No, you're wrong - These are the Five Best Guitar Solos of the 80's

Since we have a podcast doing the 80’s crime fiction story Fiero over the sounds of electric guitar it seemed a good time to bust out our sporadic 5 cool things column and name the 5 best rock guitar solos from the 1980’s.

1 - The outro to Mr. Crowley - Randy Rhoads (Ozzy Osbourne). The first solo made the Rolling Stone top 100 solos and it is killer without a doubt, but the second one is one of the all time metal monster solos. Starting with a string of arpeggios and then going into some inspired D harmonic minor madness the under appreciated Randy Rhoads expands on what the even more under appreciated Ritchie Blackmore started doing with rock guitar in the 1970’s.
2 - Rainbow in the Dark -Vivian Campbell (Dio). Jimmy Page showed how great Am, G, and F * (I, VI, bVII if anyone cares) are to solo over (sorry that one was in the 70’s so it doesn’t make the list) and while the even more underrated than Rhoads and Blackmore Irish man Viv Campbell doesn’t match Page (Who does?) he gives you everything you would want in hard rock metal solo.
3 - Eugene's Trick Bag - Steve Vai. After the success of the Karate Kid it seems somebody got the idea to do a version only with guitars instead of crescent kicks. They got the Karate Kid himself Ralph Macchio to be the blues loving kid with a beat up Tele, Eugene Martone (worst blues name ever**), and got Walter Fucking Hill (The Warriors and 48 hours) to direct. Pat Morita did not play the old mentor in this one (Joe Seneca takes the role of Willie Brown aging harmonica player). After a lot of nonsense Ralph finds himself in a ‘head chopping contest’*** with the devil’s champion guitarist, Jack Butler played by Steve Vai, for his soul (Kind of a guitar ‘Devil went down to Georgia’ only instead of one verse it takes about two hours to get there). Spoiler alert, Eugene wins with a Paganini inspired bit of tricky guitar work. Steve Vai played all the parts during the battle including the awesome bit of ‘soul saving’ guitar. I recommend learning it just in case you are ever in a guitar battle for your soul. Like the Boy Scouts say: Be Prepared.

4 -Black Star - Yngwie Malmsteen -  If this dude could have put his ego aside and recognized he was not the best songwriter (best hell, he wasn’t even mediocre) or riff miester and added his lead guitar talents to a band who could write catchy riffs and good songs he would be the guitar god of guitar gods. He took what guys like Blackmore, Rhoads, and Schenker were doing to the next level. He made every rock guitarist have to up their game. Tapping ala Van Halen? Who gives a fuck. Show me some sweep picking. His ability to shred probably led to the young future grunge guitarists who grew up listening to metal (if everyone in the 90’s who claimed to love Black Flag and The Melvins growing up were telling the truth who bought all those Motley Crue records?) to give up and just play four chords really loud and then the same four chords really soft while complaining about stuff.**** This instrumental is everything great about  ‘Neo-Classical’ metal guitar and probably everything bad about it as well.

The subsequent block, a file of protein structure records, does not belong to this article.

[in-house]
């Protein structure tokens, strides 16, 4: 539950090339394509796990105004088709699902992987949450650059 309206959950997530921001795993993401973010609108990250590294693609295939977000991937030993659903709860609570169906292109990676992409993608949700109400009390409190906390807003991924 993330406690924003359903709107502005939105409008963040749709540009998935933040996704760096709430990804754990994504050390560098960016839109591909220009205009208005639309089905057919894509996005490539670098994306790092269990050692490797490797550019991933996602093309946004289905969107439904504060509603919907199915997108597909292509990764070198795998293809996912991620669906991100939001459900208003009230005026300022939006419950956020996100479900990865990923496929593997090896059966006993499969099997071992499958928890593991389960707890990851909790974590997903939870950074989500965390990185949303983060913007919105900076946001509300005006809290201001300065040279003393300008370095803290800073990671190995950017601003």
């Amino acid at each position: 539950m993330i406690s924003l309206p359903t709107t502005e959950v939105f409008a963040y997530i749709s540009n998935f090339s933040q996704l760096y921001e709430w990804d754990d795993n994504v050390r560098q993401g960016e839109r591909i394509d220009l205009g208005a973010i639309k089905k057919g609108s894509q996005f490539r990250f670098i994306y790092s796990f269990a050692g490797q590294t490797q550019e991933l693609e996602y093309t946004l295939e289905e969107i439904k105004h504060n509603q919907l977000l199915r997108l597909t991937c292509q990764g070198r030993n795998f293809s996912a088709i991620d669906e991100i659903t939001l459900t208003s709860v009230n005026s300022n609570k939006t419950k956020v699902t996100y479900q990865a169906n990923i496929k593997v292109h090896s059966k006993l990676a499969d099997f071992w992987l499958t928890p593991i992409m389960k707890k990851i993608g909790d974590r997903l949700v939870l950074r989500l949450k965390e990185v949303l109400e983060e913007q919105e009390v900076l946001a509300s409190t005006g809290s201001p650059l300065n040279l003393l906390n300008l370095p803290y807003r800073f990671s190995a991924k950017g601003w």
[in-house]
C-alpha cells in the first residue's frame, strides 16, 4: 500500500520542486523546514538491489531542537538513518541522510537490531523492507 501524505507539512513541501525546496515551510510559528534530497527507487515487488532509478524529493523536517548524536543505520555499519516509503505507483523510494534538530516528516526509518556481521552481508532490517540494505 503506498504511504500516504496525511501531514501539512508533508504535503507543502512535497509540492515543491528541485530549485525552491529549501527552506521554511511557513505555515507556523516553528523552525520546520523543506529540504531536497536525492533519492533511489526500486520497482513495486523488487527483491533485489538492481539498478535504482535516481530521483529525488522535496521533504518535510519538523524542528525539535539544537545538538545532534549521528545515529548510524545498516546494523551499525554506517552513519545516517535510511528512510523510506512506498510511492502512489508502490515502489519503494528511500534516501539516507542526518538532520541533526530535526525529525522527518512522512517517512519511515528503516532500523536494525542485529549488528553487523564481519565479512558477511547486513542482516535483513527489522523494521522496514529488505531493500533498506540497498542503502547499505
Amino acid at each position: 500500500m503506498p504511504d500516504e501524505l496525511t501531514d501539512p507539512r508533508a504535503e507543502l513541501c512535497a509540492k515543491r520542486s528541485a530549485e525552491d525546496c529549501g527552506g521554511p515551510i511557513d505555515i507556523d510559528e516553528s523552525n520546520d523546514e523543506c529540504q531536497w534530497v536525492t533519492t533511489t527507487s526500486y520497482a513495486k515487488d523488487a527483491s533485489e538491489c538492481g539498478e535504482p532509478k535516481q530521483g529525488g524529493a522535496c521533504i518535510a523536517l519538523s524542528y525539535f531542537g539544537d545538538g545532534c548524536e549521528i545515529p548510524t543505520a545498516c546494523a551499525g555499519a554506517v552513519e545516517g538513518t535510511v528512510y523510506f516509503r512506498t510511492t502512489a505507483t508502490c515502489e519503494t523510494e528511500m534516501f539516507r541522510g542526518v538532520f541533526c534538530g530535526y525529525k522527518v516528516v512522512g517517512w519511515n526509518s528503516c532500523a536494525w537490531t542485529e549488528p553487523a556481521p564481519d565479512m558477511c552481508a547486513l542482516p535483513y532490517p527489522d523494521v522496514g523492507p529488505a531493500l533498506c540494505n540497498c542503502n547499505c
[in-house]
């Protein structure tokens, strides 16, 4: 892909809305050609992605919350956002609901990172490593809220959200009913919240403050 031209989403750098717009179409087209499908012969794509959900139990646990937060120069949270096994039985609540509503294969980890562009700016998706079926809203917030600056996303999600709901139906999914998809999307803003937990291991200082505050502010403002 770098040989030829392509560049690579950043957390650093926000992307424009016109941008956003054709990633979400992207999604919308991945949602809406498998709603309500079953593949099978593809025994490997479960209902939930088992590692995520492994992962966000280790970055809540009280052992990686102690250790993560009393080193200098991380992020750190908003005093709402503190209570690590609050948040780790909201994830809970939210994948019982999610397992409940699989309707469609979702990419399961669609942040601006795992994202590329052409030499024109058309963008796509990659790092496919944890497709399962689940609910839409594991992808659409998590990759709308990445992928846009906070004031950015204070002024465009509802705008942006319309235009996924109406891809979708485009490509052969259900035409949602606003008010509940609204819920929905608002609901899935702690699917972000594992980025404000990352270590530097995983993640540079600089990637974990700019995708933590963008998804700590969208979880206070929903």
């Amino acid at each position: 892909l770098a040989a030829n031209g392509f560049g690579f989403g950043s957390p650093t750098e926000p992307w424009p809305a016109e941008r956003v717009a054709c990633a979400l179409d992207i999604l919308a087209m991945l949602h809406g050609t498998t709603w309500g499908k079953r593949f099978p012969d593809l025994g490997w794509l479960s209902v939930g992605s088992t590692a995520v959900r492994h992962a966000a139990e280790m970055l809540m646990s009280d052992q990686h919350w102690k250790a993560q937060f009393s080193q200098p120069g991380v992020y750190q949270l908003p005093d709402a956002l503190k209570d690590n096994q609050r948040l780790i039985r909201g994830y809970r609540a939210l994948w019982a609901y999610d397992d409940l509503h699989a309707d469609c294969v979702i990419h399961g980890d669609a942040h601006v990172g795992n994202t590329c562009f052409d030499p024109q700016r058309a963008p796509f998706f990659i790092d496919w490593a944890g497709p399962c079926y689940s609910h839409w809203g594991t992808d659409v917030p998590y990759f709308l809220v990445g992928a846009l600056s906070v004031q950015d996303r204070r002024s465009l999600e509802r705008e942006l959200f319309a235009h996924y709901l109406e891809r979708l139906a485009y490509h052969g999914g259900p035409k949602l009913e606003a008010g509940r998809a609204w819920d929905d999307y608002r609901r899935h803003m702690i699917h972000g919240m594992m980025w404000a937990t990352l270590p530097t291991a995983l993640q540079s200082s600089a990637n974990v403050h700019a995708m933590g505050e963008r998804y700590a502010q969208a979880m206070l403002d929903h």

5 - Sweet Child of Mine - Slash (Guns N’ Roses) - Sure none of the multiple leads on this one rise to the technical level of Rhoads, Campbell, Vai, or Malmsteen but it kicks ass in all the right ways. Slash may not be a ‘metal shredder’ but he has chops galore and he shows them all here while perfectly complementing the song. A tough trick few can pull off but Slash nails it showing once again chicks dig the Mixolydian Mode ( sure they don’t always know they dig it, but they still do).*****

Again, dig the 80's, guitar and Crime Fiction? We have it for it ya in podcast and book form.

*Stairway to Heaven if you didn’t figure it out.
** Todd Morr is probably a worse blues name.
*** Has anyone ever been to one of these? Does anyone actually do this?
**** Grunge and bands like Nirvana are awesome. Normal people can enjoy more than one thing.
***** All genders dig the Mixolydian mode.


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